Letters to the Editor

DOGGED PURSUIT

To the Editor:
As difficult as "Dead Dogs Walking" (RFT, April 7) was to read and the photos disturbing to look at, it is the sad truth. We have domesticated dogs only to abandon them to the streets to fend for themselves. I am a volunteer for Stray Rescue of St. Louis, and I have seen my foster dogs go from sad and lethargic or skittish and defiant to happy, healthy dogs. It's a beautiful process to watch.

I found out about Randy Grim and his good work through an article written last summer in The Riverfront Times. I called him sobbing and promising help. Since then I have been an active volunteer and a friend to Randy. That was the best call I ever made! My friends called me a sucker and told me, "You can't save them all." No, I can't, but I can save this one, and the ones after that.

Fostering isn't easy work. You put all this effort into a dog and hand this housebroken, crate-trained, sweet little wonder over to its new family. You do the work; they get the payoff. People tell me all the time that they could never foster because they could never give the dogs up. I've shed plenty of tears when a dog I put so much heart into goes out the door, but I've never regretted it. It hurts, but the joy of knowing you changed the course of a life and gave someone a new best friend is worth the sadness of letting them go.

Thanks for sharing the plight of homeless dogs with your readers. If the story moved you, consider fostering for Stray Rescue or Pound Pals or any other of the worthy rescue groups that are fighting the uphill battle. The more foster families we have, the more dogs we can save.

Maryanne Dersch

To the Editor:
I was just sitting at the Bread Company across the street from your office in the Loop, having a spiritual experience over an espresso while reading Melinda Roth's stray-dog article. As I read the piece I chuckled. First, I thought it was a truly wacko subject to take on at all. But as I got into it I connected emotionally with Randy Grim and his quest, feeling this unexpected parallel with my own motivations for working with homeless folks and welfare moms. Don't get me wrong -- the people with whom I work are not stray dogs! But some cynics think my passionate care is absurd. I laughed more and more as I read. (People started noticing!)

Then I was swept up in this tremendous sense of gratitude for Melinda, Jeannette Batz and Ray Hartmann, and what your whole team does every week in the RFT. Thank you for persistently featuring compassion, care, commitment -- in whatever form and focus! And, of course, I know you all do it because you are the same kind of wonderfully crazy people. The RFT feeds me (and my work) more than most of the devotional stuff I get through my liberal church circle. I just wanted to let you know how much I appreciate this paper and all of you.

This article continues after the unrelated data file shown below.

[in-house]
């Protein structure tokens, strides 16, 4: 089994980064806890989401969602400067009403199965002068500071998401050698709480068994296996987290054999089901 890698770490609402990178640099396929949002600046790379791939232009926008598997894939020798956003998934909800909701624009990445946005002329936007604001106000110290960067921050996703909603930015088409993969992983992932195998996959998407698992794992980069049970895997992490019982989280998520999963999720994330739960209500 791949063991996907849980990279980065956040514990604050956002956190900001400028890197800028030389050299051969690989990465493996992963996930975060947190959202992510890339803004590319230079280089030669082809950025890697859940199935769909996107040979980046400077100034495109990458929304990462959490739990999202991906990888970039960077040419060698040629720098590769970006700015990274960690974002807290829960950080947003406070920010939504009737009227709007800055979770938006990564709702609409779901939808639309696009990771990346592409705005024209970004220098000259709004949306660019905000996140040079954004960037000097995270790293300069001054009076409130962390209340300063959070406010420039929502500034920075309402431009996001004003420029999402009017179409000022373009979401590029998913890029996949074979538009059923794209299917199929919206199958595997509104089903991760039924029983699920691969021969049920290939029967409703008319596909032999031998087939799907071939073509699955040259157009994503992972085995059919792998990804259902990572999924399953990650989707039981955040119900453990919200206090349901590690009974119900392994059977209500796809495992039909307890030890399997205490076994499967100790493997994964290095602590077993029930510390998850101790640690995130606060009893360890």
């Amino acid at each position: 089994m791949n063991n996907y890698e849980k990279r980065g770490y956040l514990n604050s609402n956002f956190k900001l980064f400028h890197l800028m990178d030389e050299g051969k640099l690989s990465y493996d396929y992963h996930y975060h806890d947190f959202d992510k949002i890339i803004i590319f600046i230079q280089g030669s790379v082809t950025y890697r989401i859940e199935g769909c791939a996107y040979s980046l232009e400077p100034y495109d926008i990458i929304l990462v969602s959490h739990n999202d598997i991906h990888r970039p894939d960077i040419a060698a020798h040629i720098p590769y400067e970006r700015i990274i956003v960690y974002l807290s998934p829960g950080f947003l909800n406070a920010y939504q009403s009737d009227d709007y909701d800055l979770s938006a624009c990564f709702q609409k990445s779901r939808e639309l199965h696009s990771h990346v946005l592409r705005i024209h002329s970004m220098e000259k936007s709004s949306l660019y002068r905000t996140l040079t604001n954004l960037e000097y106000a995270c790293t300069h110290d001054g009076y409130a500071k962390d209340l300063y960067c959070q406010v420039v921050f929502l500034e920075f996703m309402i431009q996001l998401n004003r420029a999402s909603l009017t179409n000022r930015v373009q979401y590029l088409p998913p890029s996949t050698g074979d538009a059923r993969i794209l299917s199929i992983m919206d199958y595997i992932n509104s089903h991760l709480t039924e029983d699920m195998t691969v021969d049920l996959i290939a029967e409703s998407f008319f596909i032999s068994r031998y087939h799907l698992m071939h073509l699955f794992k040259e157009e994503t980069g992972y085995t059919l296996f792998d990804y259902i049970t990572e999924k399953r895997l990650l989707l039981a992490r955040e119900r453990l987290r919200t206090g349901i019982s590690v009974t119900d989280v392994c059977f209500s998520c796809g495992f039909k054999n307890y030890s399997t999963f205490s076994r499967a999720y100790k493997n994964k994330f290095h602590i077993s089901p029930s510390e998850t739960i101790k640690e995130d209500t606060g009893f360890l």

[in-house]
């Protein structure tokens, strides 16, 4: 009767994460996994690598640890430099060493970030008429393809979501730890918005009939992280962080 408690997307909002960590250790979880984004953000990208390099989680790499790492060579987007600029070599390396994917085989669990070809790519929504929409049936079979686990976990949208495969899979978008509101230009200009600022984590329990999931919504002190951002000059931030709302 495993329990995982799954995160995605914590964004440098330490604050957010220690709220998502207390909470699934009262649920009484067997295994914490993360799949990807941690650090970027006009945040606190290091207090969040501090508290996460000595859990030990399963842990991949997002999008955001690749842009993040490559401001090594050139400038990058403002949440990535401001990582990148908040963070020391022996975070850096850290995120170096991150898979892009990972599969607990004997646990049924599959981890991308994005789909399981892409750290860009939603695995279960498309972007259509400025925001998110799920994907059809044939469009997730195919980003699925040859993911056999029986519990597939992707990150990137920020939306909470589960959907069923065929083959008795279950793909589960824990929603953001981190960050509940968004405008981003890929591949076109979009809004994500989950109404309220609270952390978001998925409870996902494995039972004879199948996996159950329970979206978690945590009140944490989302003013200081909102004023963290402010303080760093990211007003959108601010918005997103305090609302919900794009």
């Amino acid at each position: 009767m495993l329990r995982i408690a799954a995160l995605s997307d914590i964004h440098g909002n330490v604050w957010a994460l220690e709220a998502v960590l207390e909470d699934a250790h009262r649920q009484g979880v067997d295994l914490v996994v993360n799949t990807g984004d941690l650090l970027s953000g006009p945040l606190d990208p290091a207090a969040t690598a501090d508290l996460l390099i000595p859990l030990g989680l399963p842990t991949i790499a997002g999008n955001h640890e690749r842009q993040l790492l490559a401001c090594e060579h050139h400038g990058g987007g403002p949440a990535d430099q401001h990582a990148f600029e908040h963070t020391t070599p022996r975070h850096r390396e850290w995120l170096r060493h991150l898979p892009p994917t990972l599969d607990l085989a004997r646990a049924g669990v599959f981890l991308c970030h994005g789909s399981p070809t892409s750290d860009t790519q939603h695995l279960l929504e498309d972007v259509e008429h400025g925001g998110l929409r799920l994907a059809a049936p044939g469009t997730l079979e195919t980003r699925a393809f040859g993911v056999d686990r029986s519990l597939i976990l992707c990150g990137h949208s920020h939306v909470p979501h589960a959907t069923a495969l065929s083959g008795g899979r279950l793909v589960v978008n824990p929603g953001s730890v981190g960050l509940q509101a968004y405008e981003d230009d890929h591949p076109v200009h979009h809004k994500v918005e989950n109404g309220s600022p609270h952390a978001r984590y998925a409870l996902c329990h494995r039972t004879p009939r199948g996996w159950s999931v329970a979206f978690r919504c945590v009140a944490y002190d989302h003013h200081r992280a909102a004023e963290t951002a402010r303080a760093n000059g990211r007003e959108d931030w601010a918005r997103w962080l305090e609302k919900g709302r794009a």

Rev. Mark Harvey
Kingdom House

To the Editor:
Thanks for the well-written article on Randy Grimm and Stray Rescue. We got our dog, Ginger, from Stray Rescue, and she is a sweetie.

Violence in the family is one of the major causes of dog abuse and neglect. In some states there are laws which require that when a dog is found abused, the address automatically gets reported to the child-abuse hotline because animal abuse is a primary indicator of child abuse. By the same token, people raised in abusive homes are much more likely to abuse their pets.

Several years ago there was a troubled family living behind us. The man of the house was an active alcoholic who abused both his wife and their children. One day when we were gone, the children from that family went into our yard, got our little dog and put her inside the fence with their German shepherd, who was vicious. They held the gate shut so our dog could not get out and watched as their dog mauled her to death. Children really do learn what they live.

When there is peace in the home, there will be peace in the streets. When human beings are no longer abused, they will no longer abuse their pets. May we all work for that day to come.

Geri Redden

To the Editor:
I left a gas station over a month ago not realizing my dog, Alphie, had jumped out of the car. I am still looking for him. The article "Dead Dogs Walking" made me aware that packs of dogs gone wild are still with us, adding to my fears. Since every lost dog found helps with the problem portrayed in the article, perhaps anyone spotting Alphie could contact me at Alice's Vintage Clothing. He is a long-haired shepherd/border collie, all black except for brown paws and eyebrows.

An owner searching for a lost dog often finds a different bureaucracy every time the dog crosses a road. Stray-holding and disposal policies differ. Readers who wish to help can call in a description to the Animal Protective Association and the Humane Society if a stray dog is around for long. If you are reluctant to turn an animal in to a shelter, you may wish to hold it long enough to let the agencies check their databases for an owner. The agencies told me there is no substitute for my searching the shelters personally and regularly. Alphie's collar had a rabies tag and two phone numbers, but a collar can come off easily. Microchip implants are cheap, and vets and shelters quickly scan for them, but ID helps.

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